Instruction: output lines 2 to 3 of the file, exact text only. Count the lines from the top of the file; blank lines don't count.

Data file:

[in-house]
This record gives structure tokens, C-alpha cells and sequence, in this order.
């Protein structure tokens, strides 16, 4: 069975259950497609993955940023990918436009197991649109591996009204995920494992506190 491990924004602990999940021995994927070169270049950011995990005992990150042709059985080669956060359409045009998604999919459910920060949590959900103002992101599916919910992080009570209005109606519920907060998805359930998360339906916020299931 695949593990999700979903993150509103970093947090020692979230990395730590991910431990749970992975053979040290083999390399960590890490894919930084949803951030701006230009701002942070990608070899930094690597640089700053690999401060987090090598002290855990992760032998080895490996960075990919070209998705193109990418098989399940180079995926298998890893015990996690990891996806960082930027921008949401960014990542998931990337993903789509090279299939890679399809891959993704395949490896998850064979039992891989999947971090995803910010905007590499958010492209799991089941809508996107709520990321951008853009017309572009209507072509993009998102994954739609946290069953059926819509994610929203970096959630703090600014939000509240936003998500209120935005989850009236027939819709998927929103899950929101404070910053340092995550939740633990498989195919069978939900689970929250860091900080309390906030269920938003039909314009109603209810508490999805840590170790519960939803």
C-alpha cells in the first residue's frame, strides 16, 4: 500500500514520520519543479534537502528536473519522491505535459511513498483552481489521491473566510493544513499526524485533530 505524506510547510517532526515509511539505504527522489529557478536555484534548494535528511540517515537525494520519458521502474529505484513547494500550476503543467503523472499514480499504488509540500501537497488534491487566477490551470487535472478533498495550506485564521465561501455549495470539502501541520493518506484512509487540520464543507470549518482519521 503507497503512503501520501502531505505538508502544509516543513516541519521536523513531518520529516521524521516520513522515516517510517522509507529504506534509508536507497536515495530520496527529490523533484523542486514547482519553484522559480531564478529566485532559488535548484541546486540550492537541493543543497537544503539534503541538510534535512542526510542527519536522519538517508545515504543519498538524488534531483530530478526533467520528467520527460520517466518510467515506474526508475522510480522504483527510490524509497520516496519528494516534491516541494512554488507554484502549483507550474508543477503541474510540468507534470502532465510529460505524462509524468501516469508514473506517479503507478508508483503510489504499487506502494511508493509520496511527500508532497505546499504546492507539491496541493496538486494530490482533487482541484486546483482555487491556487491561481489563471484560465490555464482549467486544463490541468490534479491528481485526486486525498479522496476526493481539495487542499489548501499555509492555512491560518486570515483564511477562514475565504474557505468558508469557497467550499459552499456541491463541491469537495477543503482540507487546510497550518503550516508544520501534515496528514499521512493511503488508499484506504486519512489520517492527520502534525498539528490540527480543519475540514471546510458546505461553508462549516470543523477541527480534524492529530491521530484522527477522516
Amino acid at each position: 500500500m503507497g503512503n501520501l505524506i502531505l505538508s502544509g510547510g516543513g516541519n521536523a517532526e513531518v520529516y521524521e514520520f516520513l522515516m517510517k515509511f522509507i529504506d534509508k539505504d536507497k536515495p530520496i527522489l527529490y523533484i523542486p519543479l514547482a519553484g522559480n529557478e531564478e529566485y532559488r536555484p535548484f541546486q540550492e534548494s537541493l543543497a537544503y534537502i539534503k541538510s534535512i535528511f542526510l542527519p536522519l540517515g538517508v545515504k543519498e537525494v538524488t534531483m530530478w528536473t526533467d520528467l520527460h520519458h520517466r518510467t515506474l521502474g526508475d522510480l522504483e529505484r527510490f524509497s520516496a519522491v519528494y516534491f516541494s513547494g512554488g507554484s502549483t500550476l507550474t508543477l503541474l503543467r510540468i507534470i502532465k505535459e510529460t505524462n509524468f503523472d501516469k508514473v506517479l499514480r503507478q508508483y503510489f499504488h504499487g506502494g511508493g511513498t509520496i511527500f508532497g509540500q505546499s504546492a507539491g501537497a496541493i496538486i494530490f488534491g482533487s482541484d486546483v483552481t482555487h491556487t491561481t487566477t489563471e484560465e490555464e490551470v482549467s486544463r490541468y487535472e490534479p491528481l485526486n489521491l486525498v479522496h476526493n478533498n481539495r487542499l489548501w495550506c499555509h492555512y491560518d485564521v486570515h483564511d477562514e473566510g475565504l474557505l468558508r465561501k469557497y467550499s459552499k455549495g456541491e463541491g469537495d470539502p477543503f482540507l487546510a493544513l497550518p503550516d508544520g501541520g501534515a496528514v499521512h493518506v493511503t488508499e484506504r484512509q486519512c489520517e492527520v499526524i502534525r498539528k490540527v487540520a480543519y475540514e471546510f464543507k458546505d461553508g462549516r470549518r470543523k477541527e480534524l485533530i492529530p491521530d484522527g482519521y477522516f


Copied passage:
This record gives structure tokens, C-alpha cells and sequence, in this order.
């Protein structure tokens, strides 16, 4: 069975259950497609993955940023990918436009197991649109591996009204995920494992506190 491990924004602990999940021995994927070169270049950011995990005992990150042709059985080669956060359409045009998604999919459910920060949590959900103002992101599916919910992080009570209005109606519920907060998805359930998360339906916020299931 695949593990999700979903993150509103970093947090020692979230990395730590991910431990749970992975053979040290083999390399960590890490894919930084949803951030701006230009701002942070990608070899930094690597640089700053690999401060987090090598002290855990992760032998080895490996960075990919070209998705193109990418098989399940180079995926298998890893015990996690990891996806960082930027921008949401960014990542998931990337993903789509090279299939890679399809891959993704395949490896998850064979039992891989999947971090995803910010905007590499958010492209799991089941809508996107709520990321951008853009017309572009209507072509993009998102994954739609946290069953059926819509994610929203970096959630703090600014939000509240936003998500209120935005989850009236027939819709998927929103899950929101404070910053340092995550939740633990498989195919069978939900689970929250860091900080309390906030269920938003039909314009109603209810508490999805840590170790519960939803």